When the Beef Roads Scheme finished in 1975, 120 kilometres of the road were still unsealed. In the early 1990s work began once more and the road was finally completed in 2005.

We were glad the road up the range was not still that rough dirt track from 1864.

Note: The name for the range and road is Hervey Range or Hervey’s Range, depending on which map I’ve looked at. I’ve chosen to continue using Hervey Range. 

Advice Worth Taking

Queensland Road Trip, May 2022

Let’s go on a road trip! Come with us to Townsville and west on the Savannah Way to Karumba on an adventure in far north Queensland.  

Before we left home, a friend gave me some very important advice. 

“While you’re in Townsville, make sure you go to Juliette’s Gelateria on the Strand,” she said. 

And of course we did – twice!

 Our first visit came after we’d walked the Street Art Trail in the morning and explored Castle Hill in the afternoon, so a double scoop was well-earned. The extensive range of flavours meant choosing just two was difficult.

I decided on caramel biscotti topped with Malteser. Delicious!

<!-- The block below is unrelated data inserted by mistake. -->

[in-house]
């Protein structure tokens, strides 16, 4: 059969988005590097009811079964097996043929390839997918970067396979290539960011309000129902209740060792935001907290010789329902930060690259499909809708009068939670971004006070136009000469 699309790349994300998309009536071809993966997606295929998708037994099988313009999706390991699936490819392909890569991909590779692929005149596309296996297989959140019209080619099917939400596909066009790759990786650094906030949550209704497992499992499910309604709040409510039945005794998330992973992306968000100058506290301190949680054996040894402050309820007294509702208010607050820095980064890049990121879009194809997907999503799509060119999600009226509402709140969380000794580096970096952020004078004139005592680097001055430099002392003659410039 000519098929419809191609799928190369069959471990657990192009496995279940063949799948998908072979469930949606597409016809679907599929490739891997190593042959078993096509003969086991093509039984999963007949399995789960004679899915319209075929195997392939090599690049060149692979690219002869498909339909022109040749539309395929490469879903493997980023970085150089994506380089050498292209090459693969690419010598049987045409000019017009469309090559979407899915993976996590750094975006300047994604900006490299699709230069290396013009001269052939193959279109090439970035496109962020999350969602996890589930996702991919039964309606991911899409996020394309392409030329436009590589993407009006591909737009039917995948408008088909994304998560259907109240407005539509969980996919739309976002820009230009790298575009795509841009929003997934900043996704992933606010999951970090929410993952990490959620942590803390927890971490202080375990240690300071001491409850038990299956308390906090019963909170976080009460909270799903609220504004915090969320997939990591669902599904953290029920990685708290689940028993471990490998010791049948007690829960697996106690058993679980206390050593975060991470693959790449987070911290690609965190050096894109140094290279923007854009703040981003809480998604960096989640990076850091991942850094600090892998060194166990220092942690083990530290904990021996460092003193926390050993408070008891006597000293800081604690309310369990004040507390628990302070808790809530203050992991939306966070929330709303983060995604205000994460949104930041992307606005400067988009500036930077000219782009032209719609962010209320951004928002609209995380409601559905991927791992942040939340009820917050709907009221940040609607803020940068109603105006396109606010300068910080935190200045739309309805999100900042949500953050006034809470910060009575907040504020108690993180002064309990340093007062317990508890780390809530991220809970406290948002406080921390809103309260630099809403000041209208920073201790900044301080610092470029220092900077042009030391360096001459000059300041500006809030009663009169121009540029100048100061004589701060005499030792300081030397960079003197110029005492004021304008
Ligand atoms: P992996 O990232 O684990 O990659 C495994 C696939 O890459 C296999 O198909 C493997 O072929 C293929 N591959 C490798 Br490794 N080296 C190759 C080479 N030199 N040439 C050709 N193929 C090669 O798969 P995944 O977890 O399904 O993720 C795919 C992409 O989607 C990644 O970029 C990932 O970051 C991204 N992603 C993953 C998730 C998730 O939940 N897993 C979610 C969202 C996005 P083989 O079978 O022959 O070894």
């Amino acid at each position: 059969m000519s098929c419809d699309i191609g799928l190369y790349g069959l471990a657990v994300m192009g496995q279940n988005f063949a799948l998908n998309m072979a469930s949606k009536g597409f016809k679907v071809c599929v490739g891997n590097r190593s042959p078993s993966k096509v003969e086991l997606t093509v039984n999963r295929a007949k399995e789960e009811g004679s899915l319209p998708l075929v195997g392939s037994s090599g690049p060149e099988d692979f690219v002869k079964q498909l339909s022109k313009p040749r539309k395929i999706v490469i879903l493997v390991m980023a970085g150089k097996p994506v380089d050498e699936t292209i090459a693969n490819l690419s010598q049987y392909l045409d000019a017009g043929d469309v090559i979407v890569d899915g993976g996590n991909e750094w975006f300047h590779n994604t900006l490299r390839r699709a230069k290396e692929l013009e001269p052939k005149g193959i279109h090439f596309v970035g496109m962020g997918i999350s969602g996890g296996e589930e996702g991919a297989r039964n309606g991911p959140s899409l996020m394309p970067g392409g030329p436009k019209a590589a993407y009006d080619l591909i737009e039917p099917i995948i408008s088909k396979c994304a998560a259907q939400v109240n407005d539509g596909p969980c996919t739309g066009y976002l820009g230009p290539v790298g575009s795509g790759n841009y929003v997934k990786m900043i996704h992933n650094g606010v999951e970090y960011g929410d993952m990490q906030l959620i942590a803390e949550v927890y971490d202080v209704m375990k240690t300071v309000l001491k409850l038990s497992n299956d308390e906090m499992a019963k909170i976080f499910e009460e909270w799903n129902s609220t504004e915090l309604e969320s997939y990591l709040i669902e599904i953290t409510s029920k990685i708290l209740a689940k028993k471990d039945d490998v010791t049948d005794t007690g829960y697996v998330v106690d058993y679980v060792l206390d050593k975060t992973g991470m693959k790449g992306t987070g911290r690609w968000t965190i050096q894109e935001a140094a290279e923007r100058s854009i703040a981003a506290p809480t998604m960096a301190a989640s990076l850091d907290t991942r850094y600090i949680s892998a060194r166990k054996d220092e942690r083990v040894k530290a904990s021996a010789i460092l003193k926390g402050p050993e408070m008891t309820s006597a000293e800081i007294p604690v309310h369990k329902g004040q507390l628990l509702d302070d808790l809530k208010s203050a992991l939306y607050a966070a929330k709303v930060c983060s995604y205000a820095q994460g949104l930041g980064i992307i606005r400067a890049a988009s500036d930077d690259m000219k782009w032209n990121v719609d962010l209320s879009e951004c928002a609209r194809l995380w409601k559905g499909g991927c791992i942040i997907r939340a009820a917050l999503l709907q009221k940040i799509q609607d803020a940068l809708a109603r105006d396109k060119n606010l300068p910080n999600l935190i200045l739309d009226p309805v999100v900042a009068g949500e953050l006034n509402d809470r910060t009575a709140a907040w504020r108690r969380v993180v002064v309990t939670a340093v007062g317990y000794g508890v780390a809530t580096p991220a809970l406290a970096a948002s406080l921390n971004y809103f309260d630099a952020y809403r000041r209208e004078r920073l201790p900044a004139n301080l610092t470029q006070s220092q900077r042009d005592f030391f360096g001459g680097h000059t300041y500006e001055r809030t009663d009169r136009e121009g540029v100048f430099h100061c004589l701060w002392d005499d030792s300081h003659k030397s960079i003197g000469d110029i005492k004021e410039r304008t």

The next afternoon we found ourselves on the Strand again, so we returned for seconds. This time I had vanilla choc cherry and chai latte – also delicious.

If you went to Juliette’s, what would you choose?

Let’s Go!

Queensland Road Trip, May 2022

Let’s go on a road trip! Come with us to Townsville and west on the Savannah Way to Karumba on an adventure in far north Queensland. 

After a relaxing week at Golden Beach on the Sunshine Coast, it was time to hitch up the caravan and head to northern Queensland. The day we left home was cold and rainy – jeans and jumpers weather. As we headed north-west on the Warrego Highway the temperature rose and we didn’t need our warm clothes again until the very last day on our way home.

Our first destination was Townsville in far north Queensland and to get there we travelled through towns we’ve been to before. This time we passed through Miles, Roma, Springsure, Capella, Emerald and Mackay without needing to explore.